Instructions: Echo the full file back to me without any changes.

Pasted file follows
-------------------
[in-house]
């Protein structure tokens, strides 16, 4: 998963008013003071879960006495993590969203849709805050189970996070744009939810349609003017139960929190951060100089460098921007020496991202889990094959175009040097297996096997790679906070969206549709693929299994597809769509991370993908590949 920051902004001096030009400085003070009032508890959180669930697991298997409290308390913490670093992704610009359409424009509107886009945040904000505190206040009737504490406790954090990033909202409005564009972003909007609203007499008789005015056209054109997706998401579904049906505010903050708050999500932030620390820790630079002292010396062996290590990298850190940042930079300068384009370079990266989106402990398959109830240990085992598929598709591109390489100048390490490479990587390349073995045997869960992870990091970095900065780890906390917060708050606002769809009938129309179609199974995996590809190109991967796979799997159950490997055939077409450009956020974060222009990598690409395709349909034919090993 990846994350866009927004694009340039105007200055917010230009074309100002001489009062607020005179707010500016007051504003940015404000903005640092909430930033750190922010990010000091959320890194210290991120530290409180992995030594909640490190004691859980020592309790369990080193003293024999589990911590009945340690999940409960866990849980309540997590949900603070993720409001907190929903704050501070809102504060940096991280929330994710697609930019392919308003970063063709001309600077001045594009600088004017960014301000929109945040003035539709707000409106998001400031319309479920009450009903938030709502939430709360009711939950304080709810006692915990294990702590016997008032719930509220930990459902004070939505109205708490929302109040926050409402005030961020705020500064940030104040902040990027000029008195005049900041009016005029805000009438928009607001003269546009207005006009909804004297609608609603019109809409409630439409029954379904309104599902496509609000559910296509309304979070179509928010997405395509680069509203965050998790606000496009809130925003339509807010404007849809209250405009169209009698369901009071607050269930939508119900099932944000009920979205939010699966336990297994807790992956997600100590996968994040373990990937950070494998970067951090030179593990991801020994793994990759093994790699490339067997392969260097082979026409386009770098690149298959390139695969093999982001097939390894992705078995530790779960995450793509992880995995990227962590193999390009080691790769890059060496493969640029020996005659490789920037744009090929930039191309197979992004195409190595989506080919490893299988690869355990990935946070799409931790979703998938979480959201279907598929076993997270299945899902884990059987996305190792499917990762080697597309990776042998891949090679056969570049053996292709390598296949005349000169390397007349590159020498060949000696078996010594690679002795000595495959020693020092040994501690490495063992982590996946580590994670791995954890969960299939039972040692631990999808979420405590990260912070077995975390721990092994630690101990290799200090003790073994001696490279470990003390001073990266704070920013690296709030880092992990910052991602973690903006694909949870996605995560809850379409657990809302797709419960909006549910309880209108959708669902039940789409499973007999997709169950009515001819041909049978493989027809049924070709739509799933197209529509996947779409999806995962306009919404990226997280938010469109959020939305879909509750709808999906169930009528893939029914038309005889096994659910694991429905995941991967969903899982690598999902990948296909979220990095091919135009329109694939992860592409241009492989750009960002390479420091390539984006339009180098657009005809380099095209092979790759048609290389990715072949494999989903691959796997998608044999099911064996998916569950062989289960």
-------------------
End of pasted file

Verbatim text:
[in-house]
């Protein structure tokens, strides 16, 4: 998963008013003071879960006495993590969203849709805050189970996070744009939810349609003017139960929190951060100089460098921007020496991202889990094959175009040097297996096997790679906070969206549709693929299994597809769509991370993908590949 920051902004001096030009400085003070009032508890959180669930697991298997409290308390913490670093992704610009359409424009509107886009945040904000505190206040009737504490406790954090990033909202409005564009972003909007609203007499008789005015056209054109997706998401579904049906505010903050708050999500932030620390820790630079002292010396062996290590990298850190940042930079300068384009370079990266989106402990398959109830240990085992598929598709591109390489100048390490490479990587390349073995045997869960992870990091970095900065780890906390917060708050606002769809009938129309179609199974995996590809190109991967796979799997159950490997055939077409450009956020974060222009990598690409395709349909034919090993 990846994350866009927004694009340039105007200055917010230009074309100002001489009062607020005179707010500016007051504003940015404000903005640092909430930033750190922010990010000091959320890194210290991120530290409180992995030594909640490190004691859980020592309790369990080193003293024999589990911590009945340690999940409960866990849980309540997590949900603070993720409001907190929903704050501070809102504060940096991280929330994710697609930019392919308003970063063709001309600077001045594009600088004017960014301000929109945040003035539709707000409106998001400031319309479920009450009903938030709502939430709360009711939950304080709810006692915990294990702590016997008032719930509220930990459902004070939505109205708490929302109040926050409402005030961020705020500064940030104040902040990027000029008195005049900041009016005029805000009438928009607001003269546009207005006009909804004297609608609603019109809409409630439409029954379904309104599902496509609000559910296509309304979070179509928010997405395509680069509203965050998790606000496009809130925003339509807010404007849809209250405009169209009698369901009071607050269930939508119900099932944000009920979205939010699966336990297994807790992956997600100590996968994040373990990937950070494998970067951090030179593990991801020994793994990759093994790699490339067997392969260097082979026409386009770098690149298959390139695969093999982001097939390894992705078995530790779960995450793509992880995995990227962590193999390009080691790769890059060496493969640029020996005659490789920037744009090929930039191309197979992004195409190595989506080919490893299988690869355990990935946070799409931790979703998938979480959201279907598929076993997270299945899902884990059987996305190792499917990762080697597309990776042998891949090679056969570049053996292709390598296949005349000169390397007349590159020498060949000696078996010594690679002795000595495959020693020092040994501690490495063992982590996946580590994670791995954890969960299939039972040692631990999808979420405590990260912070077995975390721990092994630690101990290799200090003790073994001696490279470990003390001073990266704070920013690296709030880092992990910052991602973690903006694909949870996605995560809850379409657990809302797709419960909006549910309880209108959708669902039940789409499973007999997709169950009515001819041909049978493989027809049924070709739509799933197209529509996947779409999806995962306009919404990226997280938010469109959020939305879909509750709808999906169930009528893939029914038309005889096994659910694991429905995941991967969903899982690598999902990948296909979220990095091919135009329109694939992860592409241009492989750009960002390479420091390539984006339009180098657009005809380099095209092979790759048609290389990715072949494999989903691959796997998608044999099911064996998916569950062989289960």